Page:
Saxifraga ‘John Byam-Grounds’ is an unusual S. dinnikii hybrid, this time coupled with S. stribrnyi. Produced in the Czech Republic by Karel Lang, this has produced an interesting and pleasing cross exhibiting a true mixture of the two very different characters of its parents.
Tommy Anderson is one of our prolific saxifrage exhibitors but not exclusively so. For ‘something completely different’, he showed us a very nice (and sweetly scented) Crocus cvijicii with nice cream coloured flowers. Not the usual clear yellow or yellow orange colour. It was originally collected by Henrik Zetterlund (HZ8557) in Southern Yugoslavia.
Brian Mathew’s book confirms that “creamy forms occur in the wild” so the colour provides us with no difficulty however the stigma was not three lobed, as expected for this species, leading expert onlookers to suggest that it might be a hybrid. Apparently Janis Ruksans’ book (Buried Treasures) has a picture of a possible candidate [I don’t have the book so leave it to those readers who do to check it out!]. As a snowmelt plant, this species is not an ideal candidate for the usual ‘bulb regime’ and Tommy suggests it is probably better grown without annual lifting and never depriving of a degree of moisture.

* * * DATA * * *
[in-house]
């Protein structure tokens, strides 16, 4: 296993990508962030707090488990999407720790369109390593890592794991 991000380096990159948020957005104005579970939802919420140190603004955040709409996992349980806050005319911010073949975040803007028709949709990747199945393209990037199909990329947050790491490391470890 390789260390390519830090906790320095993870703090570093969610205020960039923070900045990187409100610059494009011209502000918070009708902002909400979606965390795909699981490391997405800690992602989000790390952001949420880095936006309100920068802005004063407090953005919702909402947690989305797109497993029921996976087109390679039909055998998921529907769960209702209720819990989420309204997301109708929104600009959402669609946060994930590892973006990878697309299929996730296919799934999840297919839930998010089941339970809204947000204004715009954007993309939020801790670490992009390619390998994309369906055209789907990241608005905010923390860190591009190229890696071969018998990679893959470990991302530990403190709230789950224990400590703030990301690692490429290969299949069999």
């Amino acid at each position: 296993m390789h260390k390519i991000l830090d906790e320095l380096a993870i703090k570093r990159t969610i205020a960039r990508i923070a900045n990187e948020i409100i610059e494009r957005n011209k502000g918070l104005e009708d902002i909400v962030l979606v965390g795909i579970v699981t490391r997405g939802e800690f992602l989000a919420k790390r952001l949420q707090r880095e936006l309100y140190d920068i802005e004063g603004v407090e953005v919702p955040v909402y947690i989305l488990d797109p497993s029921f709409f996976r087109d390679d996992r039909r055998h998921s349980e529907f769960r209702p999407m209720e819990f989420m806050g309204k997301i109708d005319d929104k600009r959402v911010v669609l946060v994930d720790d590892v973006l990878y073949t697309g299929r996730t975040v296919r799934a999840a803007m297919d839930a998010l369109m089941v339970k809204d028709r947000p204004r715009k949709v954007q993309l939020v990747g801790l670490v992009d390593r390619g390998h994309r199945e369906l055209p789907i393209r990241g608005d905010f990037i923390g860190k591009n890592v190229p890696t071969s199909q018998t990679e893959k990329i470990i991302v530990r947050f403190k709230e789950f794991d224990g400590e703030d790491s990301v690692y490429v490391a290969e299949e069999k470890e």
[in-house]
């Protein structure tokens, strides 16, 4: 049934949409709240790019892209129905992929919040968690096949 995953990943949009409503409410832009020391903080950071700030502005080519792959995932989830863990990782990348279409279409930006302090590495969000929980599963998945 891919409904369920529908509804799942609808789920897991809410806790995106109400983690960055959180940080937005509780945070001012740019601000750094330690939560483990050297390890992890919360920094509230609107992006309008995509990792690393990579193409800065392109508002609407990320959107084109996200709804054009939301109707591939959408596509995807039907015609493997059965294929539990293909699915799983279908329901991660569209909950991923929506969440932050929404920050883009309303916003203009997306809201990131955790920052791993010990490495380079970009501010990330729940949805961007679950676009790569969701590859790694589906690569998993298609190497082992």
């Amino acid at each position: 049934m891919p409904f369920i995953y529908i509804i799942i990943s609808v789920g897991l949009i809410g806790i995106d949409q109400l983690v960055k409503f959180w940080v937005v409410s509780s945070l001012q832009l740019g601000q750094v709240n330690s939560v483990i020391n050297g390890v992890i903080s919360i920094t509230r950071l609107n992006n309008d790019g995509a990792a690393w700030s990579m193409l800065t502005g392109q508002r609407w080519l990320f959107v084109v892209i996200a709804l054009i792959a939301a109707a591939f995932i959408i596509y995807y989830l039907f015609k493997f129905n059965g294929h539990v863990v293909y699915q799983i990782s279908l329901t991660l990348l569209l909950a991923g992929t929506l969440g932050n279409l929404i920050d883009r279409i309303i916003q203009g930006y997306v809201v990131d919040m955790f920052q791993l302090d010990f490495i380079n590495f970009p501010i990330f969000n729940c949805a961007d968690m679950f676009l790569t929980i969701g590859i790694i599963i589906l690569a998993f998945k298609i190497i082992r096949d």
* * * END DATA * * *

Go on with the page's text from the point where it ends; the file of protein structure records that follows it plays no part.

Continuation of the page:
Derek Pickard is well known for his expertise in growing Dionysias and his plants of Dionysia bryoides are instantly recognisable on the showbench in their long tom pots. One of these, in the familiar sugary pink colouration, was awarded a Certificate of Merit by the judges but I was drawn to a more richly coloured seedling. Sown in November 2005 this had not yet reached the size of the CM plant but surely has great potential. Its rich colour drew many comments, including the perhaps inevitable questions about the possibility of hybrid interference!
The Forrest Medal award for the best plant in the show went to Trillium nivale grown by Alan Spenceley. This plant had won a Farrer Medal for Alan at Blackpool show four years ago, having been in Alan’s ownership for many years but originating way back in the late 1970s. I had assumed this would be in a ‘woodsy’ mix but carrying the plant to the photographers table strongly indicated otherwise – it weighed a ton! Alan confirmed that he grows it in a gritty, loamy mix with perhaps about 20% leafmould.